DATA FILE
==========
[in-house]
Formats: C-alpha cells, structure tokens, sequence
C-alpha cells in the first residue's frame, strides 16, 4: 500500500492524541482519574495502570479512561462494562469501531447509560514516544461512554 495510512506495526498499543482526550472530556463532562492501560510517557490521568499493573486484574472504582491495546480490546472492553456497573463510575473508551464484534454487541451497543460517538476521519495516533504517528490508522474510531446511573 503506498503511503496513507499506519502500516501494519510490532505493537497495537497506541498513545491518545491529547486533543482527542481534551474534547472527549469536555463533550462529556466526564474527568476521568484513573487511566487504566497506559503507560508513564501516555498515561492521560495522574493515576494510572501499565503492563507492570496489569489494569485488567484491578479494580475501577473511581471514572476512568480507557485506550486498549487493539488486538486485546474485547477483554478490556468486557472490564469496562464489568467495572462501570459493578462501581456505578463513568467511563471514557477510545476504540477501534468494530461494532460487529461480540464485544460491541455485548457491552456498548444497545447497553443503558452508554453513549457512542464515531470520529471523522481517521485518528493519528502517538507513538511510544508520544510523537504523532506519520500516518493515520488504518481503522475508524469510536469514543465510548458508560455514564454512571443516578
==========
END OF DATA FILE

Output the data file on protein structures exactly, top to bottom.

[in-house]
Formats: C-alpha cells, structure tokens, sequence
C-alpha cells in the first residue's frame, strides 16, 4: 500500500492524541482519574495502570479512561462494562469501531447509560514516544461512554 495510512506495526498499543482526550472530556463532562492501560510517557490521568499493573486484574472504582491495546480490546472492553456497573463510575473508551464484534454487541451497543460517538476521519495516533504517528490508522474510531446511573 503506498503511503496513507499506519502500516501494519510490532505493537497495537497506541498513545491518545491529547486533543482527542481534551474534547472527549469536555463533550462529556466526564474527568476521568484513573487511566487504566497506559503507560508513564501516555498515561492521560495522574493515576494510572501499565503492563507492570496489569489494569485488567484491578479494580475501577473511581471514572476512568480507557485506550486498549487493539488486538486485546474485547477483554478490556468486557472490564469496562464489568467495572462501570459493578462501581456505578463513568467511563471514557477510545476504540477501534468494530461494532460487529461480540464485544460491541455485548457491552456498548444497545447497553443503558452508554453513549457512542464515531470520529471523522481517521485518528493519528502517538507513538511510544508520544510523537504523532506519520500516518493515520488504518481503522475508524469510536469514543465510548458508560455514564454512571443516578